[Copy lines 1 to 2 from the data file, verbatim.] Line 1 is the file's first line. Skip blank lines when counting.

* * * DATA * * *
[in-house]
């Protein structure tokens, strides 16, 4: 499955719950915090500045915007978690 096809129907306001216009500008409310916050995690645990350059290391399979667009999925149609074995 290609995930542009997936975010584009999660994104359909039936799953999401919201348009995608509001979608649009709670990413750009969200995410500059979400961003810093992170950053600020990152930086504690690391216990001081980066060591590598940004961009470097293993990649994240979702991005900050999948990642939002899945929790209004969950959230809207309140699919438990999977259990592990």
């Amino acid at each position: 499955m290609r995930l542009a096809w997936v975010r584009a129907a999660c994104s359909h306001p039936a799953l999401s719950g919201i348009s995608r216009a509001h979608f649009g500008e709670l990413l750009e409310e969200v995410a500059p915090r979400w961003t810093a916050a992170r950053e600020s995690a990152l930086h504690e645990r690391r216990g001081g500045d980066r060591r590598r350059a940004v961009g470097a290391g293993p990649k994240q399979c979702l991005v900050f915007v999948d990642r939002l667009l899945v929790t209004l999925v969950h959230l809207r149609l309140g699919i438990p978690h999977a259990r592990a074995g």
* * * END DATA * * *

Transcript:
[in-house]
């Protein structure tokens, strides 16, 4: 499955719950915090500045915007978690 096809129907306001216009500008409310916050995690645990350059290391399979667009999925149609074995 290609995930542009997936975010584009999660994104359909039936799953999401919201348009995608509001979608649009709670990413750009969200995410500059979400961003810093992170950053600020990152930086504690690391216990001081980066060591590598940004961009470097293993990649994240979702991005900050999948990642939002899945929790209004969950959230809207309140699919438990999977259990592990």